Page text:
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Health Aff (Millwood). 2015 Jul;34(7):1162-9. doi: 10.1377/hlthaff.2015.0165.

An Examination Of Medicaid Delivery System Reform Incentive Payment Initiatives Under Way In Six States.

Author information

1
Michael K. Gusmano (gusmanom@thehastingscenter.org) is a research scholar and codirector of the Yale-Hastings Program at the Hastings Center, in Garrison, New York.
2
Frank J. Thompson is a professor at the Rutgers School of Public Affairs and Administration, in Newark, New Jersey, and at the Center for State Health Policy, in New Brunswick, New Jersey.

Abstract

Medicaid waivers for Delivery System Reform Incentive Payment (DSRIP) seek to hold hospitals and other providers accountable for measureable improvements in health care delivery. We explore the policy context giving rise to these waivers in six states, with particular attention to the interplay among the financial needs of hospitals; the rise of managed care; and federal interest in replacing an "unconditional" Medicaid funding stream, the upper payment limit, with one rooted in pay-for-performance. Key characteristics of these main DSRIP waivers are compared with a particular focus on the establishment of project menus, performance metrics, and pay-for-performance processes. Concluding sections discuss the potential and limits of the waivers as vehicles for health care reform. The long-term durability and impact of DSRIP remains unclear. But federal and state officials have made considerable headway in planning and otherwise laying the groundwork for it.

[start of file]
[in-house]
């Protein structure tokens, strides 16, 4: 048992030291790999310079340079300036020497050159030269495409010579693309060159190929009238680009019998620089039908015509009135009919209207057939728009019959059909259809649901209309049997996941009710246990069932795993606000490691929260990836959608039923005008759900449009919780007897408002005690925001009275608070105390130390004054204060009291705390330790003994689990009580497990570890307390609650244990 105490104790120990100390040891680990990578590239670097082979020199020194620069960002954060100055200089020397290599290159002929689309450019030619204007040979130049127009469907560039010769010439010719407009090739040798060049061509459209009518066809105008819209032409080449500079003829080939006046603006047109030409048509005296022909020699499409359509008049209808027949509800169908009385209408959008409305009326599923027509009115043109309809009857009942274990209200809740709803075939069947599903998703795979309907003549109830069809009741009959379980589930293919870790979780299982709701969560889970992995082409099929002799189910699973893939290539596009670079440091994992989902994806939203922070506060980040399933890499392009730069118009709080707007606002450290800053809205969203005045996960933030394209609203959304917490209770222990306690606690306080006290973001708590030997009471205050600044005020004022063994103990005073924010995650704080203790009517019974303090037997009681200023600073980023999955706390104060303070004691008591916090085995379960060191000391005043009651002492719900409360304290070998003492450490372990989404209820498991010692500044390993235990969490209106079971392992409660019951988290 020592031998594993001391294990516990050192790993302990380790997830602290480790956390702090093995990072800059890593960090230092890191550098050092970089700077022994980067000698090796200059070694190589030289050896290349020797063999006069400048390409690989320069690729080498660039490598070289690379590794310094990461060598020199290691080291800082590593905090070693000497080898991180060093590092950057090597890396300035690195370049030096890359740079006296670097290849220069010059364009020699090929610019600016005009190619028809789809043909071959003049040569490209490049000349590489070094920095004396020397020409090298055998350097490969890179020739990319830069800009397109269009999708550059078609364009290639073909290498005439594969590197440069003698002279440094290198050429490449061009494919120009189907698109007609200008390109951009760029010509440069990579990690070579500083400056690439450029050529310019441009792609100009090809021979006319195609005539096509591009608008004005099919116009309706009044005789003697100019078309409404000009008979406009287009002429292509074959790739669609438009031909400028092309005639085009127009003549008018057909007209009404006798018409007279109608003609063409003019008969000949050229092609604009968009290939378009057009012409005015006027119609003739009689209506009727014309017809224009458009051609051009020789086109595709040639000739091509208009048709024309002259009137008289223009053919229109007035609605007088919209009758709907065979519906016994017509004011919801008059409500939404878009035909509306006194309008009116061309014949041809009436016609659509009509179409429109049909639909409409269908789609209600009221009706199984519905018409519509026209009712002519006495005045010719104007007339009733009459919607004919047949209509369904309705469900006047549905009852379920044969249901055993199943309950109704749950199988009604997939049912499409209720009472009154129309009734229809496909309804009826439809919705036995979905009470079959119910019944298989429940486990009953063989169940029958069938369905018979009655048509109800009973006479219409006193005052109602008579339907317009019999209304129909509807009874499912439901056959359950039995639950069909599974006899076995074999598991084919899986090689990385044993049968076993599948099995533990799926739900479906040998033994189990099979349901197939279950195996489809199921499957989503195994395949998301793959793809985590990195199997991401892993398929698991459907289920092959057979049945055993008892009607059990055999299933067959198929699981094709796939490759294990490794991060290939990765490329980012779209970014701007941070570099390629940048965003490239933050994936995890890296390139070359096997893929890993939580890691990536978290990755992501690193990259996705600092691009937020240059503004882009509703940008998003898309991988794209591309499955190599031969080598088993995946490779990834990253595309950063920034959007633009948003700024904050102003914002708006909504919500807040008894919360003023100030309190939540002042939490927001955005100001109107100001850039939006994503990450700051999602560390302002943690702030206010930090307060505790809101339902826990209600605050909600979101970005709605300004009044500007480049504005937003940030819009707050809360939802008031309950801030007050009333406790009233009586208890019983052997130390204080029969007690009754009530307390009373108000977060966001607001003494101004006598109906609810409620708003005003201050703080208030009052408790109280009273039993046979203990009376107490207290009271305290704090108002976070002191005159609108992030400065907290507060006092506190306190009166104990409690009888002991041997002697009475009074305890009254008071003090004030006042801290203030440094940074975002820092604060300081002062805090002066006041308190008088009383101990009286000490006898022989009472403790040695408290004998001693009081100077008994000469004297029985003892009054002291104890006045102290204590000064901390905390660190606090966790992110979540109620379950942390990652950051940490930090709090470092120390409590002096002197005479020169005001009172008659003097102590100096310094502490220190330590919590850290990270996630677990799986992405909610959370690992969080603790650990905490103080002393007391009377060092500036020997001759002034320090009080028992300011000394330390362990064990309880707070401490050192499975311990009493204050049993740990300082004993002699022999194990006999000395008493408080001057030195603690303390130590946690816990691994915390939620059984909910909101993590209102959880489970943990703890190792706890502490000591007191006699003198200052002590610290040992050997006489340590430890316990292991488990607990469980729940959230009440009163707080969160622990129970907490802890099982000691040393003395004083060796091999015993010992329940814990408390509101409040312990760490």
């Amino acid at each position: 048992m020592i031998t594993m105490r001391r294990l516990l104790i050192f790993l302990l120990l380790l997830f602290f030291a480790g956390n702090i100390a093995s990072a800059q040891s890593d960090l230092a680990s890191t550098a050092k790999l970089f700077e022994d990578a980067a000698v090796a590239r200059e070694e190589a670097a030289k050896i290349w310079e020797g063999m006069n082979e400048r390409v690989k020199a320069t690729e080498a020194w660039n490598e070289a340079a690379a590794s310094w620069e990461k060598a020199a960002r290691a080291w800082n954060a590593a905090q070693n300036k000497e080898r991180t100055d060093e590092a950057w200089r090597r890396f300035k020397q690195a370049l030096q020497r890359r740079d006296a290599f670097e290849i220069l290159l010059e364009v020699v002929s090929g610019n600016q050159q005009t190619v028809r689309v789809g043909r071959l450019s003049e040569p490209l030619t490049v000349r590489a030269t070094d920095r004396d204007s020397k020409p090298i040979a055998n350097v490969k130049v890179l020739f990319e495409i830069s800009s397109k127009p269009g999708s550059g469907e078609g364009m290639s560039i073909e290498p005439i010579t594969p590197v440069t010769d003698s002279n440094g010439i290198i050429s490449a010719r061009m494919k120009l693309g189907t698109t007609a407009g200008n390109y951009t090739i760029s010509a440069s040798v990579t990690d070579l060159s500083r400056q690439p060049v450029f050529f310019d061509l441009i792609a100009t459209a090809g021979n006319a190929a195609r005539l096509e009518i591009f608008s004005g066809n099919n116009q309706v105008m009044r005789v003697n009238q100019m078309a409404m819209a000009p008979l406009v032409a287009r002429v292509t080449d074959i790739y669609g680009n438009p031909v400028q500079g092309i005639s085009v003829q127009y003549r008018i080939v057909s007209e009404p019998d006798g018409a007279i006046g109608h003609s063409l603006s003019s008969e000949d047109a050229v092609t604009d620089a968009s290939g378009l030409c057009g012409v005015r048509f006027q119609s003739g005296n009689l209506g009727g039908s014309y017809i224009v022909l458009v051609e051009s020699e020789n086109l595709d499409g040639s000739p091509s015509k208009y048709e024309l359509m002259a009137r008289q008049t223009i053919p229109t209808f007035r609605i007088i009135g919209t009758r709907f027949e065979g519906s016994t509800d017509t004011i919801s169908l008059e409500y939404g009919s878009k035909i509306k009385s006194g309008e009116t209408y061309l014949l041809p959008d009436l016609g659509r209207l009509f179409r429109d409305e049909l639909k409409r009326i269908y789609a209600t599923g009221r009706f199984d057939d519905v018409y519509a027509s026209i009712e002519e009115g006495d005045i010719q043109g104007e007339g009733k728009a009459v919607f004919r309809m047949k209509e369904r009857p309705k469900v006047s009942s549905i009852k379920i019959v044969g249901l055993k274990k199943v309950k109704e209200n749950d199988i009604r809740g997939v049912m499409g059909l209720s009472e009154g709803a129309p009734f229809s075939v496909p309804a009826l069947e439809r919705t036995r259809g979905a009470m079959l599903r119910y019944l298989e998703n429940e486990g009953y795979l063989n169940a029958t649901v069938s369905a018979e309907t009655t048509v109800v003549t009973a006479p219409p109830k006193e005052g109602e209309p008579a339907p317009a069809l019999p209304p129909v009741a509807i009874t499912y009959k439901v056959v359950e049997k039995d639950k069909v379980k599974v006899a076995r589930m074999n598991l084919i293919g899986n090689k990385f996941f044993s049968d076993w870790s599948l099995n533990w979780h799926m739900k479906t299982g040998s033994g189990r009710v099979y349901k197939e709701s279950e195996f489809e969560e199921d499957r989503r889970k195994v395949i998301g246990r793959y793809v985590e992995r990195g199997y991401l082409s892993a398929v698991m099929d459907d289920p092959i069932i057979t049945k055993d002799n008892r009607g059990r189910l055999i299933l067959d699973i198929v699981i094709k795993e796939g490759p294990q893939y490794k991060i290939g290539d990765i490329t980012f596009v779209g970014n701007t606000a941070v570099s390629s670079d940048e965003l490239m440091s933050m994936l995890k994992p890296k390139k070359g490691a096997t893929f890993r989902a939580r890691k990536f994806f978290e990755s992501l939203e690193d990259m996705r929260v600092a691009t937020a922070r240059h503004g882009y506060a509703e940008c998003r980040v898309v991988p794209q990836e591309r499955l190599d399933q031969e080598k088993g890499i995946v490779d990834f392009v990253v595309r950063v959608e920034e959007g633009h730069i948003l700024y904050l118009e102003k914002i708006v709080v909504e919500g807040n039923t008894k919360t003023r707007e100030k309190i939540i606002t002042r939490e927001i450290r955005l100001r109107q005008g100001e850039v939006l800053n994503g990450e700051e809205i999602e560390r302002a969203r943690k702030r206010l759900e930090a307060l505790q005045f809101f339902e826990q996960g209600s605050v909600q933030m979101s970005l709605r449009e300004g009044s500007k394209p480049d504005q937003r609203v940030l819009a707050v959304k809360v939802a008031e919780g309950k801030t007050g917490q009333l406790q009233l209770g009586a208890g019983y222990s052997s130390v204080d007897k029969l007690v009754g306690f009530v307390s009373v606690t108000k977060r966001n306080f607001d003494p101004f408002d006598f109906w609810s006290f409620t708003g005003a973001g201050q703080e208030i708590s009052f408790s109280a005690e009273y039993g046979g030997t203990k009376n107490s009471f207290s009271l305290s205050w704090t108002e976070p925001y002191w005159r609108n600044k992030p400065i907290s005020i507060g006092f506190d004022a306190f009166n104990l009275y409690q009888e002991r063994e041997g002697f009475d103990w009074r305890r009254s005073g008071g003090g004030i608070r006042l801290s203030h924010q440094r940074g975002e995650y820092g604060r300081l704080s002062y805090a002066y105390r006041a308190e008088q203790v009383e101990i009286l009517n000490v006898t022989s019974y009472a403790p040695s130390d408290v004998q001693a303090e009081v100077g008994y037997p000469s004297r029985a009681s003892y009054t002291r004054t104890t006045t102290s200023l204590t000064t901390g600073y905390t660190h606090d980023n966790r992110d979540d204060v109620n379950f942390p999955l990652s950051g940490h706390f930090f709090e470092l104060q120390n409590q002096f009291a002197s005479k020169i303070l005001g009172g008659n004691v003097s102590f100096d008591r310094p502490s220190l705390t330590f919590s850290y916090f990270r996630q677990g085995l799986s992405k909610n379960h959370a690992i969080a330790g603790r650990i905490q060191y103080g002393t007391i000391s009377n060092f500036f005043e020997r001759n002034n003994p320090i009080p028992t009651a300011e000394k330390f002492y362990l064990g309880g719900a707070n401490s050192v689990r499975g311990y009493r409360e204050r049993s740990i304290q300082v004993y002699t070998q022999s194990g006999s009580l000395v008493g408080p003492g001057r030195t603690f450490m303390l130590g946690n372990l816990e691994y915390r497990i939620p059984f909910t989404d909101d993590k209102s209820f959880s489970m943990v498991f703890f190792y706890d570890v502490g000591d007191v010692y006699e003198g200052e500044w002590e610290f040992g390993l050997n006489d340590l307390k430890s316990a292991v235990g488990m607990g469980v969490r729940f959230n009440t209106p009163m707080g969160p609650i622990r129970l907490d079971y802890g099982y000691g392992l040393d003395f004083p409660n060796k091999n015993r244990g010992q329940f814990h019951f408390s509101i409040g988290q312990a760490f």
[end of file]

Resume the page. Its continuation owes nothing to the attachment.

KEYWORDS:

Evidence-Based Medicine; Health Reform; Medicaid; Politics; Safety-Net Systems

PMID:
26153311
DOI:
10.1377/hlthaff.2015.0165
[Indexed for MEDLINE]

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